8. SA Geisler, AF Olshan, MC Weissler, J Cai, WK Funkhouser, et al. (2002) p16 and p53 Protein expression as prognostic indicators of survival and disease recurrence from head and neck cancer. Clin Cancer Res. 8: 3445-3453.
    9. ER Cohen, IM Reis, C Gomez, L Pereira, ME Freiser, et al. (2017) Immunohistochemistry Analysis of CD44, EGFR, and p16 in Oral cavity and oropharyngeal squamous cell carcinoma. Otolaryngol Head Neck Surg 157: 239-251.
    10. P Galli, G Cadoni, M Volante, E De Feo, R Amore, et al. (2009) A case-control study on the combined effects of p53 and p73 polymorphisms on head and neck cancer risk in an Italian population. BMC Cancer 9: 137.
    11. MM Bloching, H Soulsby, A Naumann, W Aust, D Merkel, et al. (2008) Tumor risk assessment by means of immunocytochemical detection of early pre-malignant changes in buccal smears. Oncol Rep 19: 1373-1379.
    12. CG Ferreira, JC Rocha (2010) Oncologia Molecular, Atheneu, São Paulo, Brazil.
    13. AC Abrahao, BV Bonelli, FD Nunes, EP Dias, MG Cabral (2011) Immunohistochemical expression of p53, p16 and hTERT in oral squamous cell carcinoma and potentially malignant disorders. Braz Oral Res 25: 34-41.
    14. DP Lane, LV Crawford (1979) T antigen is bound to a host protein in SV40-transformed cells. Nature 278: 261-263.
    15. AJ Levine (1997) p53, the cellular gatekeeper for growth and division. Cell 88: 323-331.
    16. CY Gao, PS Zelenka (1997) Cyclins, cyclin-dependent kinases and differentiation. Bioessays 19: 307-315.
    17. T Weinert (1998) DNA damage and checkpoint pathways: molecular anatomy and interactions with repair. Cell 94: 555-558.
    18. AC Fett Conte, ABCF Salles (2002) The importance of the p53 gene in human carcinogenesis. Rev Bras Hematol Hemoter 24: 85-88.
    19. KR Patel, BN Vajaria, RD Singh, R Begum, PS Patel (2018) Clinical implications of p53 alterations in oral cancer progression: a review from India. Exp Oncol 40: 10-18.
    20. S Singla, G Singla, S Zaheer, DS Rawat, AK Mandal (2018) Expression of p53, epidermal growth factor receptor, c-erbB2 in oral leukoplakias and oral squamous cell carcinomas. J Cancer Res Ther 14: 388-393.
    21. A Diab, M Kao, K Kehrli, HY Kim, J Sidorova, et al. (2019) Multiple Defects Sensitize p53-Deficient Head and Neck Cancer Cells to the WEE1 Kinase Inhibition. Mol Cancer Res 17: 1115-1128.
    22. C Rodriguez Ramirez, JE Nor (2018) p53 and Cell fate: sensitizing head and neck cancer stem cells to chemotherapy. Crit Rev Oncog 23: 173-187.
    23. G Zhou, Z Liu, JN Myers (2016) TP53 mutations in head and neck squamous cell carcinoma and their impact on disease progression and treatment response. J Cell Biochem 117: 2682-2692.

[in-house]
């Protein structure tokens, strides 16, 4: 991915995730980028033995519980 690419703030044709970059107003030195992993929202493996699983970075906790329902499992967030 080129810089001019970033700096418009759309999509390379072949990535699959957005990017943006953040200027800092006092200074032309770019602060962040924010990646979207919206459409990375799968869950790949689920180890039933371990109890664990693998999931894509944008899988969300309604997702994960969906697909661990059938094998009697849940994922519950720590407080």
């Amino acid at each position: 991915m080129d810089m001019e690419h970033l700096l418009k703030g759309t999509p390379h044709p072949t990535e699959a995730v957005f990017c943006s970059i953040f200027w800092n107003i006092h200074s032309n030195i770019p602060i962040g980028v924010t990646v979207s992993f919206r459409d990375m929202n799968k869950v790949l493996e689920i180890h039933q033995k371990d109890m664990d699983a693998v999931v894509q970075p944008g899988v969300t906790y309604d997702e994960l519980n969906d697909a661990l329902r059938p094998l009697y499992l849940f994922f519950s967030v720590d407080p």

24. A Sathyamurthy, AS Koushik, M Gowri, MG Janaki, N Kilara, et al. (2016) Impact of molecular predictors on the response rates in head and neck cancer patients-an observational study. Indian J Surg Oncol 7: 380-385.
    25. MA Broglie, A Soltermann, D Rohrbach, SR Haile, M Pawlita, et al. (2013) Impact of p16, p53, smoking, and alcohol on survival in patients with oropharyngeal squamous cell carcinoma treated with primary intensity16 modulated chemoradiation. Head Neck 35: 1698-1706.
    26. B Joseph, RV Kumar, G Champaka, A Shenoy, KS Sabitha, et al. (2019) Biological tailoring of adjuvant radiotherapy in head and neck and oral malignancies - The potential role of p53 and eIF4E as predictive parameters. Indian J Cancer 56: 330-334.
    27. G Wichmann, M Rosolowski, K Krohn, M Kreuz, A Boehm (2015) The role of HPV RNA transcription, immune response-related gene expression and disruptive TP53 mutations in diagnostic and prognostic profiling of head and neck cancer. Int J Cancer 137: 2846-2857.
    28. K Syrjanen, S Syrjanen, M Lamberg, S Pyrhonen, J Nuutinen (1983) Morphological and immunohistochemical evidence suggesting human papillomavirus (HPV) involvement in oral squamous cell carcinogenesis. Int J Oral Surg 12: 418-424.
    29. KK Ang, J Harris, R Wheeler, R Weber, DI Rosenthal, et al. (2010) Human papillomavirus and survival of patients with oropharyngeal cancer. N Engl J Med 363: 24-35.
    30. L Satgunaseelan, SA Virk, T Lum, K Gao, JR Clark, R Gupta (2016) p16 expression independent of human papillomavirus is associated with lower stage and longer disease-free survival in oral cavity squamous cell carcinoma. Pathology 48 (2016): 441-448.